By now that seems ages ago, so i decided to see under which conditions i could visit the gallery.
I had already seen that the exhibition had been extended over the month of May.
There were no other restrictions for a visit than the usual ones under the circumstances.
Not having seen each other since the pre-corona era, we had of course lots to discuss, as both the gallerist and me don’t need much stimulus to talk.
In March the gallery had taken part in VOLTA, New York and some of the works shown there still stood packed in the gallery, three works by Raquel Maulwurf (1975) making a good counterpoint to Jan Wattjes’ wonderful pentaptych.
Wattjes’ paintings in which both surface and space play an important – even monumental – role, contrast with some other works also on show which more or less deal with the human condition of the artist.
In the adjoining space are some paintings and drawings by Mendoza on show.
Talking about the human condition of the artist, Mendoza’s works are especially about the human condition of man in general and in America in particular.
Mendoza’s works share the space with Maulwurf’s bathtub, part of her exhibition last winter.
The phrases in the text works seem to be a hotchpotch of disconnected profundities and ironic remarks, splinters of the human condition.
Of two bigger paintings one has phrases in the first-person singular and the other in the third-person singular, commenting artists’ life.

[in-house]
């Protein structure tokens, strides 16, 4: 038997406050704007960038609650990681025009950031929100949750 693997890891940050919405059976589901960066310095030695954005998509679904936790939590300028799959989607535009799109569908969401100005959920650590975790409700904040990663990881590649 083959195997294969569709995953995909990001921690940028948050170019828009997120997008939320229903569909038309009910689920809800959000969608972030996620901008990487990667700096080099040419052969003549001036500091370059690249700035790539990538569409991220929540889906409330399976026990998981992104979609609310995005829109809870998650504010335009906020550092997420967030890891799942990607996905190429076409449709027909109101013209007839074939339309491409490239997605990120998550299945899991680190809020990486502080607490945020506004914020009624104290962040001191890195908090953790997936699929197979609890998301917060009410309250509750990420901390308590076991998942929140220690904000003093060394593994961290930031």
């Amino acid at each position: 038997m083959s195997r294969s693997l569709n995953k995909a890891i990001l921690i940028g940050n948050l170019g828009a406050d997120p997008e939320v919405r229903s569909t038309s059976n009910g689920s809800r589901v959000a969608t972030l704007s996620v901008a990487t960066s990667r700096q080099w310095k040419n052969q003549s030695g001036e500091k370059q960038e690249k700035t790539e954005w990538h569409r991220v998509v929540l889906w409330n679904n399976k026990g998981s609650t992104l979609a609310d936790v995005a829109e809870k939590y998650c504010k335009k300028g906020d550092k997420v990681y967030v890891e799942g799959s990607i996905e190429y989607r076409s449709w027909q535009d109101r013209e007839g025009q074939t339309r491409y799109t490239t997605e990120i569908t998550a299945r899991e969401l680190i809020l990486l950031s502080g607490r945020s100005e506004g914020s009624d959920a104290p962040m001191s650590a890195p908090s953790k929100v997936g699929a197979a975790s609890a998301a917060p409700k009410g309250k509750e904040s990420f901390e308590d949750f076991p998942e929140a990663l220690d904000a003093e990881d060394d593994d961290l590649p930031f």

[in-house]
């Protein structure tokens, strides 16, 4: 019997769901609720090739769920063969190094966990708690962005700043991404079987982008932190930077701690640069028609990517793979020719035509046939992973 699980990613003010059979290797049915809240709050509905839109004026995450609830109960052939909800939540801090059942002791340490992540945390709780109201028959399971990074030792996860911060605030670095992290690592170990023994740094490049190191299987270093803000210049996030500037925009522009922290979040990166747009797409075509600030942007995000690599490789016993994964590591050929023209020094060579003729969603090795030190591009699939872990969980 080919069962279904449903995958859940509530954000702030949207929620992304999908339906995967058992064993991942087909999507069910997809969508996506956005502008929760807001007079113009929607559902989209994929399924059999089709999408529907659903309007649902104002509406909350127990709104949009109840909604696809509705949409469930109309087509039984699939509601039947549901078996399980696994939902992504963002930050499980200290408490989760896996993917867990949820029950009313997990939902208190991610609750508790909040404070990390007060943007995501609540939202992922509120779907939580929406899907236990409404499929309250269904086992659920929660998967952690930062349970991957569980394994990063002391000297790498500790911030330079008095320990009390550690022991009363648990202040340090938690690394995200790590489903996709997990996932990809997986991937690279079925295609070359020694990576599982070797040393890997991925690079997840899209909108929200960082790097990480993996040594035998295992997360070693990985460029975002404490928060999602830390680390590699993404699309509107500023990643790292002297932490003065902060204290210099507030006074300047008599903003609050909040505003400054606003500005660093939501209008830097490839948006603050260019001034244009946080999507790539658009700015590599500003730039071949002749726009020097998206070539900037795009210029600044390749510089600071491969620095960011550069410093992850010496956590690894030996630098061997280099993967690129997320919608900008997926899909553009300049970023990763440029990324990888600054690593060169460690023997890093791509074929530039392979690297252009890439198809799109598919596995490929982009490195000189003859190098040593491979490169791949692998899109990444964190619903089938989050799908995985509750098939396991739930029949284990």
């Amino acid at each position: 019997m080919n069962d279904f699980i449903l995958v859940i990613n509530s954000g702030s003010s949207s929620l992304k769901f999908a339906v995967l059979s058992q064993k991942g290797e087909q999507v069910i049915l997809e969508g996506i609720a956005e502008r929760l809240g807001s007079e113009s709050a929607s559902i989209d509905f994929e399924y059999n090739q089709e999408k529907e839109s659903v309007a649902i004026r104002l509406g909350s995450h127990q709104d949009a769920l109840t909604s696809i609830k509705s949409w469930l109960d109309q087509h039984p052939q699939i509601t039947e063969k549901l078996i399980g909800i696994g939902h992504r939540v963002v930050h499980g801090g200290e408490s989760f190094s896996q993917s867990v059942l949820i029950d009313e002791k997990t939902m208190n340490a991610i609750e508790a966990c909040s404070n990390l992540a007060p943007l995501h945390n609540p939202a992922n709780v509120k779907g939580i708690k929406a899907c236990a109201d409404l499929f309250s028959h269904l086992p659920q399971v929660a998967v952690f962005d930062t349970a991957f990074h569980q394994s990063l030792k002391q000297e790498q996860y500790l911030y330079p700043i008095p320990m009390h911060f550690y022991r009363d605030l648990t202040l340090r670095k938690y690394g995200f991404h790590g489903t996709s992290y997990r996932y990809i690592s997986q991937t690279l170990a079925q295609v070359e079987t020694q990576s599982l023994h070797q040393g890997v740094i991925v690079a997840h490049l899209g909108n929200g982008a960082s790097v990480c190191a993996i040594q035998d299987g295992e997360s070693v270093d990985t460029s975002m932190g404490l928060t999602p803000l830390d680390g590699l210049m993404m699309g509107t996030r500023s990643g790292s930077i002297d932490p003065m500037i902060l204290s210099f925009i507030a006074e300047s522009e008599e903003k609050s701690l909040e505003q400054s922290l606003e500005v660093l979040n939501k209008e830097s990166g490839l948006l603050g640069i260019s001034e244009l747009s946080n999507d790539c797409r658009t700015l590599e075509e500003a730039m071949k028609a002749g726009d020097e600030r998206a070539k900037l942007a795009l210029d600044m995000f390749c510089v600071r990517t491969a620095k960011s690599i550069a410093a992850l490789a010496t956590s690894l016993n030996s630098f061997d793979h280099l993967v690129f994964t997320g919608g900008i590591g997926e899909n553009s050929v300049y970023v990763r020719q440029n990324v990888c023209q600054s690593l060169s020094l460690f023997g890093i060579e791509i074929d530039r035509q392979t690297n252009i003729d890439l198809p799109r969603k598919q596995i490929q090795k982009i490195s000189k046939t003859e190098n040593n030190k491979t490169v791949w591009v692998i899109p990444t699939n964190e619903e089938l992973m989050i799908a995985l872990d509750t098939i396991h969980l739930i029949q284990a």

Modest as the exhibition is, the idea of language and its meaning and feeling expands from the purely visual language of the installation, along the paintings to a video in which jokes about artists are told in two different ways.
Some of the drawings are made on brown wrapping paper which gives Van Erp the opportunity to extra accentuate white and some bright colours, a bit like Jheronimus Bosch in the dark scenes of his apocalyptic fantasies.
However Bosch’s monsters have turned into common present day, somewhat balding men, accompanied by the achievements of postmodern leisure society.
Constant struggle, violence and self-inflicted disaster seem to be the only aim of day to day consumer life, presented by Van Erp with a strong sense of humour and without bitterness.
They are the laughing nightmares of painting and drawing history.
Additional to the drawings there are some paintings on show as well in which Van Erp puts his subjects in a sometimes hallucinating light and dark.
His works start with abstract painterly blots and spots over which he composes landscapes.
It is a fact that even in the most abstract paintings only one prominent horizontal line will give the depth of a landscape.
In Wardin’s paintings, with near-literary German theatricality, the abstract elements become a living, almost pregnant atmosphere in which it is difficult to see which is the real backdrop of his scenes: the trees, the sea, the horizon or the smudge and stains of the paint.
It is the last week of this show, so you have to hurry if you haven’t yet seen it.